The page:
by David Hume

NOOK Book(eBook)

View All Available Formats & Editions
Available on Compatible NOOK Devices and the free NOOK Apps.
Want a NOOK ? Explore Now




I. Of the different Species of Philosophy
II. Of the Origin of Ideas
III. Of the Association of Ideas
IV. Sceptical Doubts concerning the Operations of the Understanding
V. Sceptical Solution of these Doubts
VI. Of Probability
VII. Of the Idea of necessary Connexion
VIII. Of Liberty and Necessity
IX. Of the Reason of Animals
X. Of Miracles
XI. Of a particular Providence and of a future State
XII. Of the academical or sceptical Philosophy




1. Moral philosophy, or the science of human nature, may be treated
after two different manners; each of which has its peculiar merit, and
may contribute to the entertainment, instruction, and reformation of
mankind. The one considers man chiefly as born for action; and as
influenced in his measures by taste and sentiment; pursuing one object,
and avoiding another, according to the value which these objects seem to
possess, and according to the light in which they present themselves. As
virtue, of all objects, is allowed to be the most valuable, this species
of philosophers paint her in the most amiable colours; borrowing all
helps from poetry and eloquence, and treating their subject in an easy
and obvious manner, and such as is best fitted to please the
imagination, and engage the affections. They select the most striking
observations and instances from common life; place opposite characters
in a proper contrast; and alluring us into the paths of virtue by the
views of glory and happiness, direct our steps in these paths by the
soundest precepts and most illustrious examples. They make us _feel_ the
difference between vice and virtue; they excite and regulate our
sentiments; and so they can but bend our hearts to the love of probity
and true honour, they think, that they have fully attained the end of
all their labours.

2. The other species of philosophers consider man in the light of a
reasonable rather than an active being, and endeavour to form his
understanding more than cultivate his manners. They regard human nature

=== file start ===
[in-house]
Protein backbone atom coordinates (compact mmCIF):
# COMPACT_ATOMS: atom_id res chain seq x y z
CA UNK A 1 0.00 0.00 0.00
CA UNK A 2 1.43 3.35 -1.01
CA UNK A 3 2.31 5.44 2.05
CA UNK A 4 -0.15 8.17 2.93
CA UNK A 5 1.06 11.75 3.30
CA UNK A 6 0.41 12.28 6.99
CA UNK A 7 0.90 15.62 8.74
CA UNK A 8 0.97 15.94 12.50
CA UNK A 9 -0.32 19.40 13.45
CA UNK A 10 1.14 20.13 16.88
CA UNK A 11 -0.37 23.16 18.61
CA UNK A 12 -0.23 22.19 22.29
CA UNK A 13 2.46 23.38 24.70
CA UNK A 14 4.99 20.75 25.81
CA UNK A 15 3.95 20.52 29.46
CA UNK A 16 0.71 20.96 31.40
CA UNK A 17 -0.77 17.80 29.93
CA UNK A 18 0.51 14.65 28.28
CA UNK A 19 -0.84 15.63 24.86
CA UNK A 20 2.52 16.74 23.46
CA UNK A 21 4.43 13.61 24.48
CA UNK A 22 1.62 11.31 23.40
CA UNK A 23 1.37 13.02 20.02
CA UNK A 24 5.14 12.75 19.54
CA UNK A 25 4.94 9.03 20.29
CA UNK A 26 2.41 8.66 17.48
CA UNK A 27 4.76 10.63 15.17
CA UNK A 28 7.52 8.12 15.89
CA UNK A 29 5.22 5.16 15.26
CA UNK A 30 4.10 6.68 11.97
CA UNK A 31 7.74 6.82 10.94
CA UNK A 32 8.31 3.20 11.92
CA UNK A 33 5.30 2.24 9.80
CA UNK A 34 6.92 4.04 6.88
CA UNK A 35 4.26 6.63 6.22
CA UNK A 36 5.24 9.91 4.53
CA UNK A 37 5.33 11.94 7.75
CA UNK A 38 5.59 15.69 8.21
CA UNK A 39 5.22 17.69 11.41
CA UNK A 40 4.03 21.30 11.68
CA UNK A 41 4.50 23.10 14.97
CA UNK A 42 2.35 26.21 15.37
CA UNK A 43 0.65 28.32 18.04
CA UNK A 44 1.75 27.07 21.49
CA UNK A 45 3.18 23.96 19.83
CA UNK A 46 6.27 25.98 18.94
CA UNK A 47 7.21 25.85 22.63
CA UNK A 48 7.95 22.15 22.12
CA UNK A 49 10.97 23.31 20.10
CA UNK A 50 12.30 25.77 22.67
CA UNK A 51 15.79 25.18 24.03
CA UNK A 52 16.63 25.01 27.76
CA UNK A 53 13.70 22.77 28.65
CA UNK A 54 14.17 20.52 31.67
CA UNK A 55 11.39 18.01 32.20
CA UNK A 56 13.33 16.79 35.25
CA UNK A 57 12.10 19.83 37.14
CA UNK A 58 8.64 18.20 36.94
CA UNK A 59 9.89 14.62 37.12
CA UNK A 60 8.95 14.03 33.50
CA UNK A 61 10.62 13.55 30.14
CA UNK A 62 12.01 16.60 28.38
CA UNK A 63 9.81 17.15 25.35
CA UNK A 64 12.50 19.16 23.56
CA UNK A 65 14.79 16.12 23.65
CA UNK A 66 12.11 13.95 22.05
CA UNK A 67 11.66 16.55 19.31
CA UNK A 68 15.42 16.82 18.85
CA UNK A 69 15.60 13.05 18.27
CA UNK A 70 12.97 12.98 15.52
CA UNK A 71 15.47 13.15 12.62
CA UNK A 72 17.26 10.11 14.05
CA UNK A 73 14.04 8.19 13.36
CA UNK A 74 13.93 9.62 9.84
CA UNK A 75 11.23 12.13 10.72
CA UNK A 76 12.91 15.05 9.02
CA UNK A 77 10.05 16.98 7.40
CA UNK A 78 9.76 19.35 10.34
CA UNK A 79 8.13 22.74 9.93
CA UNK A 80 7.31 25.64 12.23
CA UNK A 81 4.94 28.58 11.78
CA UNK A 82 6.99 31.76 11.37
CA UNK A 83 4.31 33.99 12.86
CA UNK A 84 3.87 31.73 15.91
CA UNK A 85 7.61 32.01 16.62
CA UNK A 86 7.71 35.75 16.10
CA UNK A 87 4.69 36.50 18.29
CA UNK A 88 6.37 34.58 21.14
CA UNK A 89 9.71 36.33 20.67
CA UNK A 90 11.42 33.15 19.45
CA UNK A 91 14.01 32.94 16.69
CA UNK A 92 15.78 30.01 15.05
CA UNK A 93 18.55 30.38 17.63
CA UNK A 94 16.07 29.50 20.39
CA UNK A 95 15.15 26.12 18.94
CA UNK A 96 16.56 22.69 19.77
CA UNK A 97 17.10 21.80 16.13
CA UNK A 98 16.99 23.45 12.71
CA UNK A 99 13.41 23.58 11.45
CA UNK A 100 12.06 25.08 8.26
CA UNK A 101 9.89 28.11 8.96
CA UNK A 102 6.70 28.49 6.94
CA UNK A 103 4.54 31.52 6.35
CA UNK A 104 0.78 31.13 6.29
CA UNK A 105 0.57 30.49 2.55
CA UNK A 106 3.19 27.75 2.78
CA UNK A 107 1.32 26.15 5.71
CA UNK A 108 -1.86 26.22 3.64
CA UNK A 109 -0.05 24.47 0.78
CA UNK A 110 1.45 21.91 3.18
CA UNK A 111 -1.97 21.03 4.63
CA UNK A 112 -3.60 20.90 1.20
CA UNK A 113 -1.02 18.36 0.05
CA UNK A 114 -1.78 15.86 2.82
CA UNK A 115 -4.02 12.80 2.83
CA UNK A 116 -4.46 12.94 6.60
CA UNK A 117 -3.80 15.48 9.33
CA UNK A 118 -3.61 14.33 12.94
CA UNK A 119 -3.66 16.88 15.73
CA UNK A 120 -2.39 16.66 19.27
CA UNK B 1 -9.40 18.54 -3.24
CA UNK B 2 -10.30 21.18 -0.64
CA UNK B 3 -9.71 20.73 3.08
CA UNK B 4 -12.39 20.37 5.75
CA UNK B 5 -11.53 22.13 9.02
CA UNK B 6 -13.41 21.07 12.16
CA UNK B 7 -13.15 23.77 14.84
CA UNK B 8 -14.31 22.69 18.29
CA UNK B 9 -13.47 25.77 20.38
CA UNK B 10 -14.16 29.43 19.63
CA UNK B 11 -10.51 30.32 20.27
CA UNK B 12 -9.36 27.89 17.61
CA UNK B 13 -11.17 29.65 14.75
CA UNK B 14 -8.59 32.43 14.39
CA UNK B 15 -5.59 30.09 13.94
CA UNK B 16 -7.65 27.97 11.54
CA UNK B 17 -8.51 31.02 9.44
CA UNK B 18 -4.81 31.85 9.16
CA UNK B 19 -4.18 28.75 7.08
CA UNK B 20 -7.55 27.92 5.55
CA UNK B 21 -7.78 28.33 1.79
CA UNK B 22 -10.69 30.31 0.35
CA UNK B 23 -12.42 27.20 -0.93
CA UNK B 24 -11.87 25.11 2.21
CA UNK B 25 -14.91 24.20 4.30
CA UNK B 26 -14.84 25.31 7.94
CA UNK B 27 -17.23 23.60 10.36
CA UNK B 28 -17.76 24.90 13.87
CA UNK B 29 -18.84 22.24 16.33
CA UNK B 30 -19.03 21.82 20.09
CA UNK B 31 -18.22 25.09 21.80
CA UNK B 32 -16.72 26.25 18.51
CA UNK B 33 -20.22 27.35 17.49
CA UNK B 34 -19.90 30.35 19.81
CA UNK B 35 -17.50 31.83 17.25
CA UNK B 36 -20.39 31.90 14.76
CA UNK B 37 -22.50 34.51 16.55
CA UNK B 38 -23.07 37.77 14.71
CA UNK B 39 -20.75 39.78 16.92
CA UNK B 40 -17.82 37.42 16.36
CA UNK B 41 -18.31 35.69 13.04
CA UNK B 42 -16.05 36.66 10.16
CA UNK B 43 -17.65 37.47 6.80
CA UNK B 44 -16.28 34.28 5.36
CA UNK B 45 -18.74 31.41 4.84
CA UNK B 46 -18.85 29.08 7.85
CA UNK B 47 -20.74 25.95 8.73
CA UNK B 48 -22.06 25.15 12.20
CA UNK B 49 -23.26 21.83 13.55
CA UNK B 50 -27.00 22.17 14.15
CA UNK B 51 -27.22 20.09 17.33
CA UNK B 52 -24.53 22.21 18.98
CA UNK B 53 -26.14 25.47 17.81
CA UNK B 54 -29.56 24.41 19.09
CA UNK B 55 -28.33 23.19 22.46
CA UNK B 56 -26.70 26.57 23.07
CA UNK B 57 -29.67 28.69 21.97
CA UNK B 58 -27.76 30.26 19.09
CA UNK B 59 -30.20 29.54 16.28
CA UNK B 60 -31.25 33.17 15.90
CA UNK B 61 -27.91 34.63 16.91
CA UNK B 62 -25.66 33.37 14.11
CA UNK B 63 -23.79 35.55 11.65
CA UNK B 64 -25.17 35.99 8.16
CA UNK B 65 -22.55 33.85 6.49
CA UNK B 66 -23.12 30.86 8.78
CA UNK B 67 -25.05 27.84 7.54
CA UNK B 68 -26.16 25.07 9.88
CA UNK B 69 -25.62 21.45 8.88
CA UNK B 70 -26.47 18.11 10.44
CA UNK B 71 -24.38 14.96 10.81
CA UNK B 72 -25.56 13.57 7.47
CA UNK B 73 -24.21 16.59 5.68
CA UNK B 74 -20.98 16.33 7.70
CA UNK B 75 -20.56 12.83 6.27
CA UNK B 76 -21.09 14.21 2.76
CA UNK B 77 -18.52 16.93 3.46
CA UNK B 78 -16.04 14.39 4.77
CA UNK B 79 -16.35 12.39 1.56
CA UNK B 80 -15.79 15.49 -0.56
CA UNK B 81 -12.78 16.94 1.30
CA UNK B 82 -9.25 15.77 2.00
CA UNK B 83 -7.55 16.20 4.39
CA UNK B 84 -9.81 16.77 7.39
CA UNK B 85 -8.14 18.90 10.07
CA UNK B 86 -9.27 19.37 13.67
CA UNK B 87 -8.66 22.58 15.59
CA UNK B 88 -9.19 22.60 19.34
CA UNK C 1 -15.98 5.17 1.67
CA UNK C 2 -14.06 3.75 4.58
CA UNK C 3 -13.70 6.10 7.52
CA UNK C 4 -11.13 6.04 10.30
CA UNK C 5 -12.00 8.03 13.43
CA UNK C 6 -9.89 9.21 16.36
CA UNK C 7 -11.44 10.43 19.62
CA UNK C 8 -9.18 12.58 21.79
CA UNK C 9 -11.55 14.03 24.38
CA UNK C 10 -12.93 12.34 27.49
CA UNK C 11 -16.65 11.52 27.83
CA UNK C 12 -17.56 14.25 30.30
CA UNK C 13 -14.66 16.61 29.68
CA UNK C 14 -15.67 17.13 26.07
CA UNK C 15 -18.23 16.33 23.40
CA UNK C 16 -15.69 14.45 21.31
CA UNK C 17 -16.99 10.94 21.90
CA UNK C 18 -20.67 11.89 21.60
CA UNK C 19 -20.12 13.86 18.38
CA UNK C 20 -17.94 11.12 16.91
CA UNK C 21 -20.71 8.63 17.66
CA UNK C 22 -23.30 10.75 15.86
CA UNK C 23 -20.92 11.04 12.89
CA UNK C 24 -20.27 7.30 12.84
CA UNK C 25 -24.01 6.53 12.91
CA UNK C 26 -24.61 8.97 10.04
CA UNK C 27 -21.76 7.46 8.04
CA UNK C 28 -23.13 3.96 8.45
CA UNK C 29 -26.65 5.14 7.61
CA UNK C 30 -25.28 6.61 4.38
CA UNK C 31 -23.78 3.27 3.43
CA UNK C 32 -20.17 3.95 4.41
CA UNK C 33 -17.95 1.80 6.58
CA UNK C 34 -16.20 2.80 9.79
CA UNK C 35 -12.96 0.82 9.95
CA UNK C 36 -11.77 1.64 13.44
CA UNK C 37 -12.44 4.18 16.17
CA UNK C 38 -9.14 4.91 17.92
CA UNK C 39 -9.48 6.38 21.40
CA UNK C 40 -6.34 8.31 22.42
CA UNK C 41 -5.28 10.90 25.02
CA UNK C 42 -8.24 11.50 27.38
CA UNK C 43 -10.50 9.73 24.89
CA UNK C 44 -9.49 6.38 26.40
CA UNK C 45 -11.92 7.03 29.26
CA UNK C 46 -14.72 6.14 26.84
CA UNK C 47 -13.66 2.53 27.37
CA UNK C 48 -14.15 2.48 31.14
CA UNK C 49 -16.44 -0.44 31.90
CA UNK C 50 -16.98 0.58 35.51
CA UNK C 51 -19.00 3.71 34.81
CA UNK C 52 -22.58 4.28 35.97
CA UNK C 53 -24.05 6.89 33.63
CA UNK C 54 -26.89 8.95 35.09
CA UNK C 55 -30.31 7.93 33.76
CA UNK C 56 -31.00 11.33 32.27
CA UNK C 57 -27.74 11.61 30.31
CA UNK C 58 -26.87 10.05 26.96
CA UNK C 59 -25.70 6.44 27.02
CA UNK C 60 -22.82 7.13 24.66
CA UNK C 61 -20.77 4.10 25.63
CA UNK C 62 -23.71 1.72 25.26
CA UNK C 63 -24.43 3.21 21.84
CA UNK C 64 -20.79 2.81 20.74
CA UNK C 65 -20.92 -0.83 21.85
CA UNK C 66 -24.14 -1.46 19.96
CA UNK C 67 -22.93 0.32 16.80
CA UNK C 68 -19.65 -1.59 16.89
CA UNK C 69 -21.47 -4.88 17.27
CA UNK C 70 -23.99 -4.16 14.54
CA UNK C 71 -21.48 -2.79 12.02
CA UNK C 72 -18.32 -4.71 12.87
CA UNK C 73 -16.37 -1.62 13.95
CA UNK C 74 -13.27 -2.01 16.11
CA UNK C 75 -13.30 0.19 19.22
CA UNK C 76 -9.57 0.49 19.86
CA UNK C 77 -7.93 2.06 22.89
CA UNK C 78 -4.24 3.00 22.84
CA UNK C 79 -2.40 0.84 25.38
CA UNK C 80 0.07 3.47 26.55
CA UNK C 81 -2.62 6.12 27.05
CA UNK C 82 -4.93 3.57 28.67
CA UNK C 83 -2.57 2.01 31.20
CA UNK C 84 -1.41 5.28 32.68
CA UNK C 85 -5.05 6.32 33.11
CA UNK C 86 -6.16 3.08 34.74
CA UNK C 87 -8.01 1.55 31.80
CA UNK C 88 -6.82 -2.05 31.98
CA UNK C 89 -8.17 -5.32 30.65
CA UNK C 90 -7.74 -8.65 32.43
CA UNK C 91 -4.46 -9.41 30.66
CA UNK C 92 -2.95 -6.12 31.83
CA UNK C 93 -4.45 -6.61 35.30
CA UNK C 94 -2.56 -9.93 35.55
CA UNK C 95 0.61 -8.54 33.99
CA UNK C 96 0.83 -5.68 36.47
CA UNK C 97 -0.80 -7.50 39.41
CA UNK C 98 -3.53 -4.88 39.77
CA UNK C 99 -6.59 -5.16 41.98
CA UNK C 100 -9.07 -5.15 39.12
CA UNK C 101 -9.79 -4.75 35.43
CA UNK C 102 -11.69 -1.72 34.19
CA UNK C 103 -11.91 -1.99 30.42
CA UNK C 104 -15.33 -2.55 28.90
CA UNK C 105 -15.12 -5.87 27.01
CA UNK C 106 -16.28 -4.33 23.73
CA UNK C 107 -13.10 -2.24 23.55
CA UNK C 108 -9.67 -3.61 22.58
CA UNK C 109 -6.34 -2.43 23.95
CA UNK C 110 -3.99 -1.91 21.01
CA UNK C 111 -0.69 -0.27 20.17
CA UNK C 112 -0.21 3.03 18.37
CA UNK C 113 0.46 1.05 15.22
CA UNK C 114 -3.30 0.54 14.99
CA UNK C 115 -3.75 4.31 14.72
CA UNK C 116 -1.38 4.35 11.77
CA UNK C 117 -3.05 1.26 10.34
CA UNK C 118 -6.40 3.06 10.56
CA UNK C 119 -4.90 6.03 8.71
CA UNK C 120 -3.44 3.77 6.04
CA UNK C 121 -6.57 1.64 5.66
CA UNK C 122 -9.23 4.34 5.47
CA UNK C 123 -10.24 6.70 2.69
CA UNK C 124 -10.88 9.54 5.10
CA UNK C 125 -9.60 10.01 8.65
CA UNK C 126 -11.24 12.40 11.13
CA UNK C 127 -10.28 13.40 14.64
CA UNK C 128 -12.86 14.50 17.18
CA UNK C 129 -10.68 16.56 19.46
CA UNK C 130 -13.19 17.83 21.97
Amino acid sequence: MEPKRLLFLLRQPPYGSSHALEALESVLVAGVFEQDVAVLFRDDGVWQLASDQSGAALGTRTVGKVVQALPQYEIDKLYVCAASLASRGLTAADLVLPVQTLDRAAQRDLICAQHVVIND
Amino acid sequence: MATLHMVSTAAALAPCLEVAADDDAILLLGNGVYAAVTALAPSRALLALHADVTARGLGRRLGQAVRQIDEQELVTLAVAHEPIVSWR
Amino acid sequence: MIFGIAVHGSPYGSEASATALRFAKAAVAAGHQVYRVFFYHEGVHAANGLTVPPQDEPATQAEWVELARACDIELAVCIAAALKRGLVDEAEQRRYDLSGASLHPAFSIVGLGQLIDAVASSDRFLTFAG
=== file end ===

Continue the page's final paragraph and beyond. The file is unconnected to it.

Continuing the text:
as a subject of speculation; and with a narrow scrutiny examine it, in
order to find those principles, which regulate our understanding, excite
our sentiments, and make us approve or blame any particular object,
action, or behaviour. They think it a reproach to all literature, that
philosophy should not yet have fixed, beyond controversy, the foundation
of morals, reasoning, and criticism; and should for ever talk of truth
and falsehood, vice and virtue, beauty and deformity, without being able
to determine the source of these distinctions. While they attempt this
arduous task, they are deterred by no difficulties; but proceeding from
particular instances to general principles, they still push on their
enquiries to principles more general, and rest not satisfied till they
arrive at those original principles, by which, in every science, all
human curiosity must be bounded. Though their speculations seem
abstract, and even unintelligible to common readers, they aim at the
approbation of the learned and the wise; and think themselves
sufficiently compensated for the labour of their whole lives, if they
can discover some hidden truths, which may contribute to the instruction
of posterity.

3. It is certain that the easy and obvious philosophy will always, with
the generality of mankind, have the preference above the accurate and
abstruse; and by many will be recommended, not only as more agreeable,
but more useful than the other. It enters more into common life; moulds
the heart and affections; and, by touching those principles which
actuate men, reforms their conduct, and brings them nearer to that model
of perfection which it describes. On the contrary, the abstruse
philosophy, being founded on a turn of mind, which cannot enter into
business and action, vanishes when the philosopher leaves the shade, and
comes into open day; nor can its principles easily retain any influence
over our conduct and behaviour. The feelings of our heart, the agitation
of our passions, the vehemence of our affections, dissipate all its
conclusions, and reduce the profound philosopher to a mere plebeian.

4. This also must be confessed, that the most durable, as well as
justest fame, has been acquired by the easy philosophy, and that
abstract reasoners seem hitherto to have enjoyed only a momentary
reputation, from the caprice or ignorance of their own age, but have not
been able to support their renown with more equitable posterity.

Product Details

BN ID: 2940012611444
Publisher: SAP
Publication date: 05/16/2011
Sold by: Barnes & Noble
Format: NOOK Book
File size: 147 KB

Customer Reviews

Most Helpful Customer Reviews

See All Customer Reviews